Over a period of months between client commissions I pushed myself hard to plug the gaps that I felt were there. I spent a lot of time in studio developing my own work, but also most importantly developing my own lighting techniques so that my work was ‘different’ than other work that was shot in studio. There is no point at all in just trying to reproduce what somebody else does no matter how well you do it. You need to own it, make it yours and do that in such a way that people will look at it and think of you.

Agencies looking to commission high value shoots for campaigns are 90% looking for ‘style’ when they view work from photographers. They want to see your view of the world and if it’s something that fits in with what their vision is for the campaign. If it is, then it’s a no brainer that the shoot is heading your way and costs etc have little impact, as long as it’s nothing silly of course!

I also spent time investing in my BRAND. I designed and had my portfolio book handmade after sourcing all the materials, and that has been a very worth while investment because my brand has to give out the right message. Agencies and clients need to feel that I really care about what I do and how I produce it. It’s true that they are hiring you to shoot photography for them sure, but it’s also very important to understand that they are investing in YOU…

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My 2016 Portfolio book became a reality and is made of the finest materials, all of which have some relevance to my industry. It’s a pretty big beast, but when it lands on an art directors desk it’s like an event opening it (that’s a quote from 3 recent art directors). It’s that sort of message exactly what I wanted to send so for me I am really happy with that.

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Updating a portfolio once a year is not enough for me. I’m busy, and whilst some of my work is under embargo because of the nature of what I shoot, there is plenty that is not. Every quarter I update a digital version that can be mailed anywhere in the world as a link, as a PDF book or whatever is required. It’s a carbon copy of the physical book but it’s updated as the year progresses and I shoot more and more work. Clients and agencies absolutely love this because not only does it keep them up to date with what you’re doing and how your work is moving forward, but its also gives them insight into the fact that you are ‘a very busy boy’ and you’re in demand. That is a key factor and it’s also related to human nature, but the fact is that if you are busy and people are chasing you for shoots, then you become more desirable.

Remember…
Your Professionalism is your logo

Your Personality is your business card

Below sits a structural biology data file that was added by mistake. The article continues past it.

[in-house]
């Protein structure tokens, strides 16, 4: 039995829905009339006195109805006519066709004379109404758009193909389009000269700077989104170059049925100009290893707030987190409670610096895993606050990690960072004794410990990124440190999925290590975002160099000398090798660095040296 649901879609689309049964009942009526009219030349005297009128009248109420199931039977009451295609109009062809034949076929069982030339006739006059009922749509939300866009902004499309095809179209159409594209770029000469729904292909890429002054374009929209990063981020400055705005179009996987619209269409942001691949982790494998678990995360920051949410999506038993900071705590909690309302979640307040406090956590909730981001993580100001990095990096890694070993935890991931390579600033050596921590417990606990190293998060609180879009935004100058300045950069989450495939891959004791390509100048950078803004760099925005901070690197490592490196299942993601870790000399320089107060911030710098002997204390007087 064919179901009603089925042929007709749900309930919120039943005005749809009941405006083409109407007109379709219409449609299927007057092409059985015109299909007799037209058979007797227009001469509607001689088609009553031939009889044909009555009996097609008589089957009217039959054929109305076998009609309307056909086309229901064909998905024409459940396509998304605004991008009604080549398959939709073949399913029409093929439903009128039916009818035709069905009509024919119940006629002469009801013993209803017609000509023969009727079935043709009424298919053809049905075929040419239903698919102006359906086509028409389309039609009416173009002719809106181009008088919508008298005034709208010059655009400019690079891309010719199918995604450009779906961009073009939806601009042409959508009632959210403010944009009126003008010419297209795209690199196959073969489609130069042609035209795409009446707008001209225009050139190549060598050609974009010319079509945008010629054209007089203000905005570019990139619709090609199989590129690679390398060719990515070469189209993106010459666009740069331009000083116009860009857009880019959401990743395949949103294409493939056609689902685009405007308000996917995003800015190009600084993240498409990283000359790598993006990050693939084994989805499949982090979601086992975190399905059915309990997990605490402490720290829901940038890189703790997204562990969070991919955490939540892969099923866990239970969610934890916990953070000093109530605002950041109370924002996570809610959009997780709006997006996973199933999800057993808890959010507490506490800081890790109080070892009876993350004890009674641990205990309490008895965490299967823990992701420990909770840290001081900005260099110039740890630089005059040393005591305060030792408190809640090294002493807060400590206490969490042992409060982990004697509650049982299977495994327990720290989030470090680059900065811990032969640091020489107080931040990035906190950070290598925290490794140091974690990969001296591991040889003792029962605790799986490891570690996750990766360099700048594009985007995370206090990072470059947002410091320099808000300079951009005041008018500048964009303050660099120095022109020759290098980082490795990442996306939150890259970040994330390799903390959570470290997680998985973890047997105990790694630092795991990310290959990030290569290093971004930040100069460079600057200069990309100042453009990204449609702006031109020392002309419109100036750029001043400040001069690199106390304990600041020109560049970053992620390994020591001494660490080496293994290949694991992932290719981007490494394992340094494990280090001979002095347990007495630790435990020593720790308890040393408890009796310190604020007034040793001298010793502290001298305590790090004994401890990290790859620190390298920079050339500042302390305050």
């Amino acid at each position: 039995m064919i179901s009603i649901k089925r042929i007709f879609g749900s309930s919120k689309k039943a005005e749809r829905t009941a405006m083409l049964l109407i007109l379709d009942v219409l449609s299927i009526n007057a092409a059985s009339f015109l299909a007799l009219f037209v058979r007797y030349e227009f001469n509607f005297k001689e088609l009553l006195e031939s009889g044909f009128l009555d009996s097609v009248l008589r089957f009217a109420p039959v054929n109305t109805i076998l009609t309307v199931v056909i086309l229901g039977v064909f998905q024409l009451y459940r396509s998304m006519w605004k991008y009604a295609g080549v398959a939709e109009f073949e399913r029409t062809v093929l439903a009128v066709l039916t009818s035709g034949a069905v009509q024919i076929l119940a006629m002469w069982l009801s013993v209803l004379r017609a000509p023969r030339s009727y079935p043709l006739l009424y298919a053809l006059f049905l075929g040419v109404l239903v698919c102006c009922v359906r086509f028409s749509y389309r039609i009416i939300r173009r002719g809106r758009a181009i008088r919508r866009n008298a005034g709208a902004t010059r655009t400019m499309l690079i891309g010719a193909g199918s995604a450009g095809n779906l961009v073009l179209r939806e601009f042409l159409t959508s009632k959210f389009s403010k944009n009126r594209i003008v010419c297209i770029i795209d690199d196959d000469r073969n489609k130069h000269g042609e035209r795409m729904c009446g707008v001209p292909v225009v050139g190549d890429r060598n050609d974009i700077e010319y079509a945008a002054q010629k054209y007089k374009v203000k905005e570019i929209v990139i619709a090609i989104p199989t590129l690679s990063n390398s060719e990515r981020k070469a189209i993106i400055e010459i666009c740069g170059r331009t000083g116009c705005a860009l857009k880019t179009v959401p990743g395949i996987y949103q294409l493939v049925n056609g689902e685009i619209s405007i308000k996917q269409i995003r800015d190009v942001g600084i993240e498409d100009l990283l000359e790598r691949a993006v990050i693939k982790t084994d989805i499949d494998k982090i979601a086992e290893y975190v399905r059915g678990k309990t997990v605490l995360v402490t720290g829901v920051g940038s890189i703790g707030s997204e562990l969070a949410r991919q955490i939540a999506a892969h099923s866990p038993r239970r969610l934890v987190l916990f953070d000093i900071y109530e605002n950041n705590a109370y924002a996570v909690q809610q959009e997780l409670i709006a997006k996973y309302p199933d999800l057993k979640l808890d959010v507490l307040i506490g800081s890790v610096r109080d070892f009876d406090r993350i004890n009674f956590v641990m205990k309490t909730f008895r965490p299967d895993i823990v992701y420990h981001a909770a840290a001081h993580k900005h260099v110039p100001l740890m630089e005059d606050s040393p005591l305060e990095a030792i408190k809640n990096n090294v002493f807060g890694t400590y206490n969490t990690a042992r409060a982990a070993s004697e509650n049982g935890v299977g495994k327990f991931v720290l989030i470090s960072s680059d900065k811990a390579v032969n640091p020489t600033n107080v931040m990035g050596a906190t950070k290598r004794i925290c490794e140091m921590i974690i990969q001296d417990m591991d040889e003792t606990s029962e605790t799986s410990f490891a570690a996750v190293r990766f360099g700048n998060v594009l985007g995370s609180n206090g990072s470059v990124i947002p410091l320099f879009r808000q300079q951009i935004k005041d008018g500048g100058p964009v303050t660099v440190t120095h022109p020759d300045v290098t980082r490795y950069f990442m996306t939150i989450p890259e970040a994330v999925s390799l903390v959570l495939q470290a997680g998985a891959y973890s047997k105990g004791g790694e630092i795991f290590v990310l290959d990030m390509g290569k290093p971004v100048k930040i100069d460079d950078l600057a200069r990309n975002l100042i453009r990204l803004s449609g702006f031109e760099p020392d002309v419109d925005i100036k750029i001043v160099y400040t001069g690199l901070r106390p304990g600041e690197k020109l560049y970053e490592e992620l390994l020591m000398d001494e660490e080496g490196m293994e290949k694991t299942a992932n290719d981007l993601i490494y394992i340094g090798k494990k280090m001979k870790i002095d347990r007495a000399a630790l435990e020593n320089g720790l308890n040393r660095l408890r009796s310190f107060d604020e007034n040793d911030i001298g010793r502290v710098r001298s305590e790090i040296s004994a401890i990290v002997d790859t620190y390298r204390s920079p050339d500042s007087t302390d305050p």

How you make your clients feel is your Trademark

The whole human nature thing is pretty big for me, and it’s something that I talk about a lot in my business seminars because it not only allows you a better understanding of yourself truthfully, but it also give you ‘superpowers’ when it comes to negotiating and winning contracts. If you want to hear more, then you are going to need to join me at Photoshop World in Vegas for my Business Workshop ;)

The last 8 months…
In the last eight months several things have happened, and I would like to think that has been because I took control and allowed myself the time to evolve.

I’m taking on a lot more new clients, I’m doing more diverse and interesting work that is pushing me both creatively and technically, and also the business returns on that mean that I am pulling in more revenue as I grow.

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I am finding my own unique approach to shooting studio based work. I am also finding that having those ‘extra strings’ is really paying dividends with both my current clients, and also new ones that are seeing this for the first time. Agencies are recognising that I have the ability to ‘bang out some new tunes’ whilst maintaining my own unique style, and, most importantly, stay focused on a continued direction for my brand and my business.

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Finally I am finding the time to shoot for myself, shoot personal projects, and experiment with things. Photography may well be my business and my living, but it’s also a passion. I still get a massive amount of fulfillment from just getting out there and shooting stuff for no other reason apart from finding out what that looks like shot!

Assured Park Venison Producer, selling Scottish native Red Deer. Also,a Quality Meat Scotland Assured Pedigree Whitebred Shorthorn cattle breeder, Gledpark, Scotland, UK.